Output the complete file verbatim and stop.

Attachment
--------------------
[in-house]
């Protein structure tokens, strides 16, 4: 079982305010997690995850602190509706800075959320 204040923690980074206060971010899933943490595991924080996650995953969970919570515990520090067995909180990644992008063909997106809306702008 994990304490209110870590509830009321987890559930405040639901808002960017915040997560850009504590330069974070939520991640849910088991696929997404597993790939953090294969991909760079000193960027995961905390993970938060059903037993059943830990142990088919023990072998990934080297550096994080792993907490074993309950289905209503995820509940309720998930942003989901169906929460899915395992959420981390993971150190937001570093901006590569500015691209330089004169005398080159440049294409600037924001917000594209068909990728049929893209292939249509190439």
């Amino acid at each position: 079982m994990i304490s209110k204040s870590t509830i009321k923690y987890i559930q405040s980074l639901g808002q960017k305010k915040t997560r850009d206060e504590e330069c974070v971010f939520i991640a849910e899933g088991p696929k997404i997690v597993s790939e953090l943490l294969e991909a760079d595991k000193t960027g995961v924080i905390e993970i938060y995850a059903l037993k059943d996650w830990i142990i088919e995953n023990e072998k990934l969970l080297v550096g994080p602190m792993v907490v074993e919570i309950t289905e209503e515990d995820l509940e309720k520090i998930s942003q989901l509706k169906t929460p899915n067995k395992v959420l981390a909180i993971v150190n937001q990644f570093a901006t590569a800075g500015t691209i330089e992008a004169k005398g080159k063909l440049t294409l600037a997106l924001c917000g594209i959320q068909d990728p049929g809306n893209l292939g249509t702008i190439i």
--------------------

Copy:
[in-house]
């Protein structure tokens, strides 16, 4: 079982305010997690995850602190509706800075959320 204040923690980074206060971010899933943490595991924080996650995953969970919570515990520090067995909180990644992008063909997106809306702008 994990304490209110870590509830009321987890559930405040639901808002960017915040997560850009504590330069974070939520991640849910088991696929997404597993790939953090294969991909760079000193960027995961905390993970938060059903037993059943830990142990088919023990072998990934080297550096994080792993907490074993309950289905209503995820509940309720998930942003989901169906929460899915395992959420981390993971150190937001570093901006590569500015691209330089004169005398080159440049294409600037924001917000594209068909990728049929893209292939249509190439």
């Amino acid at each position: 079982m994990i304490s209110k204040s870590t509830i009321k923690y987890i559930q405040s980074l639901g808002q960017k305010k915040t997560r850009d206060e504590e330069c974070v971010f939520i991640a849910e899933g088991p696929k997404i997690v597993s790939e953090l943490l294969e991909a760079d595991k000193t960027g995961v924080i905390e993970i938060y995850a059903l037993k059943d996650w830990i142990i088919e995953n023990e072998k990934l969970l080297v550096g994080p602190m792993v907490v074993e919570i309950t289905e209503e515990d995820l509940e309720k520090i998930s942003q989901l509706k169906t929460p899915n067995k395992v959420l981390a909180i993971v150190n937001q990644f570093a901006t590569a800075g500015t691209i330089e992008a004169k005398g080159k063909l440049t294409l600037a997106l924001c917000g594209i959320q068909d990728p049929g809306n893209l292939g249509t702008i190439i």